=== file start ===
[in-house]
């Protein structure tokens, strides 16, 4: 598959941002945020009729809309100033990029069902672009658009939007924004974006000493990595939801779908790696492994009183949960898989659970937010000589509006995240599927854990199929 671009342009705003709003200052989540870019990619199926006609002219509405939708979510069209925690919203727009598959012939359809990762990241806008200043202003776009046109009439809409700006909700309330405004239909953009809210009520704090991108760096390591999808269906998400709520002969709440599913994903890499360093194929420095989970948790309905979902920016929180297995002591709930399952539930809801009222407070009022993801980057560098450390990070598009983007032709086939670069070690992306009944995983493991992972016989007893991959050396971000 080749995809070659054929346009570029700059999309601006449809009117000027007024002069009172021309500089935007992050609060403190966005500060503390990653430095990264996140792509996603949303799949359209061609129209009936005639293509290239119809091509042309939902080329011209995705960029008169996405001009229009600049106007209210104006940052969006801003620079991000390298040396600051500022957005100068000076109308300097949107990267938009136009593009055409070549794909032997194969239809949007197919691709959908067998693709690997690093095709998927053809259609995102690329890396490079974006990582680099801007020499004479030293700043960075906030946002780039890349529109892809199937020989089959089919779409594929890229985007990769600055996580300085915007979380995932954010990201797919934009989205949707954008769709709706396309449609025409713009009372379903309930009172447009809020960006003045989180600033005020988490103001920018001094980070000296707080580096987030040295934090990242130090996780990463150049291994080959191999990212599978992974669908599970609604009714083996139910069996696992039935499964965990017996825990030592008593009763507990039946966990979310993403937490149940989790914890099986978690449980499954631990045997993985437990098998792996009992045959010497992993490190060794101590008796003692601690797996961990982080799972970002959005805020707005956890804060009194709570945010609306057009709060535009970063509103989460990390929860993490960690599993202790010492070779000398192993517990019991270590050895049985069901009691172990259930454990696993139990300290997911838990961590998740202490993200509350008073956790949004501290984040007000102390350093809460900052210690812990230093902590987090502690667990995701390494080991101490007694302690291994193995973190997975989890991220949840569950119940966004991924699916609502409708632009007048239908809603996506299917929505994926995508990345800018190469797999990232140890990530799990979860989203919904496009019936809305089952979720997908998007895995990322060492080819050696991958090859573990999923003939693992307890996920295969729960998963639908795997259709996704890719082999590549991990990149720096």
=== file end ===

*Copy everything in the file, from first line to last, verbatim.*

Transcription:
[in-house]
């Protein structure tokens, strides 16, 4: 598959941002945020009729809309100033990029069902672009658009939007924004974006000493990595939801779908790696492994009183949960898989659970937010000589509006995240599927854990199929 671009342009705003709003200052989540870019990619199926006609002219509405939708979510069209925690919203727009598959012939359809990762990241806008200043202003776009046109009439809409700006909700309330405004239909953009809210009520704090991108760096390591999808269906998400709520002969709440599913994903890499360093194929420095989970948790309905979902920016929180297995002591709930399952539930809801009222407070009022993801980057560098450390990070598009983007032709086939670069070690992306009944995983493991992972016989007893991959050396971000 080749995809070659054929346009570029700059999309601006449809009117000027007024002069009172021309500089935007992050609060403190966005500060503390990653430095990264996140792509996603949303799949359209061609129209009936005639293509290239119809091509042309939902080329011209995705960029008169996405001009229009600049106007209210104006940052969006801003620079991000390298040396600051500022957005100068000076109308300097949107990267938009136009593009055409070549794909032997194969239809949007197919691709959908067998693709690997690093095709998927053809259609995102690329890396490079974006990582680099801007020499004479030293700043960075906030946002780039890349529109892809199937020989089959089919779409594929890229985007990769600055996580300085915007979380995932954010990201797919934009989205949707954008769709709706396309449609025409713009009372379903309930009172447009809020960006003045989180600033005020988490103001920018001094980070000296707080580096987030040295934090990242130090996780990463150049291994080959191999990212599978992974669908599970609604009714083996139910069996696992039935499964965990017996825990030592008593009763507990039946966990979310993403937490149940989790914890099986978690449980499954631990045997993985437990098998792996009992045959010497992993490190060794101590008796003692601690797996961990982080799972970002959005805020707005956890804060009194709570945010609306057009709060535009970063509103989460990390929860993490960690599993202790010492070779000398192993517990019991270590050895049985069901009691172990259930454990696993139990300290997911838990961590998740202490993200509350008073956790949004501290984040007000102390350093809460900052210690812990230093902590987090502690667990995701390494080991101490007694302690291994193995973190997975989890991220949840569950119940966004991924699916609502409708632009007048239908809603996506299917929505994926995508990345800018190469797999990232140890990530799990979860989203919904496009019936809305089952979720997908998007895995990322060492080819050696991958090859573990999923003939693992307890996920295969729960998963639908795997259709996704890719082999590549991990990149720096």